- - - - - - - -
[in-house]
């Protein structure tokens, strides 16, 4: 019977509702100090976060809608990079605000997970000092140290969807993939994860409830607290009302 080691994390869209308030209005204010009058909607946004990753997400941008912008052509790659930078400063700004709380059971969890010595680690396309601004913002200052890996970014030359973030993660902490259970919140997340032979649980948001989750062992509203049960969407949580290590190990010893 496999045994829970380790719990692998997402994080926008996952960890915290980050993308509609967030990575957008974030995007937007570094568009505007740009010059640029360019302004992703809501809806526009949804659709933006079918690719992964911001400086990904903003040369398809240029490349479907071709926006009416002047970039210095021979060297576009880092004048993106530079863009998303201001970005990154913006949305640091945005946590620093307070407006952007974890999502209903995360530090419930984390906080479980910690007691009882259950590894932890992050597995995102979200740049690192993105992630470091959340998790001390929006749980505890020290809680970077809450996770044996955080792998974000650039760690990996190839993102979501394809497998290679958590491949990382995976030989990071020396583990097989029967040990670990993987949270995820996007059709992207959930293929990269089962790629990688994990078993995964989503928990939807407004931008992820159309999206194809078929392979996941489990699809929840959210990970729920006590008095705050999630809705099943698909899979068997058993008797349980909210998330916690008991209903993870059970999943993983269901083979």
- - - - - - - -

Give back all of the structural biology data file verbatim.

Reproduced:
[in-house]
């Protein structure tokens, strides 16, 4: 019977509702100090976060809608990079605000997970000092140290969807993939994860409830607290009302 080691994390869209308030209005204010009058909607946004990753997400941008912008052509790659930078400063700004709380059971969890010595680690396309601004913002200052890996970014030359973030993660902490259970919140997340032979649980948001989750062992509203049960969407949580290590190990010893 496999045994829970380790719990692998997402994080926008996952960890915290980050993308509609967030990575957008974030995007937007570094568009505007740009010059640029360019302004992703809501809806526009949804659709933006079918690719992964911001400086990904903003040369398809240029490349479907071709926006009416002047970039210095021979060297576009880092004048993106530079863009998303201001970005990154913006949305640091945005946590620093307070407006952007974890999502209903995360530090419930984390906080479980910690007691009882259950590894932890992050597995995102979200740049690192993105992630470091959340998790001390929006749980505890020290809680970077809450996770044996955080792998974000650039760690990996190839993102979501394809497998290679958590491949990382995976030989990071020396583990097989029967040990670990993987949270995820996007059709992207959930293929990269089962790629990688994990078993995964989503928990939807407004931008992820159309999206194809078929392979996941489990699809929840959210990970729920006590008095705050999630809705099943698909899979068997058993008797349980909210998330916690008991209903993870059970999943993983269901083979």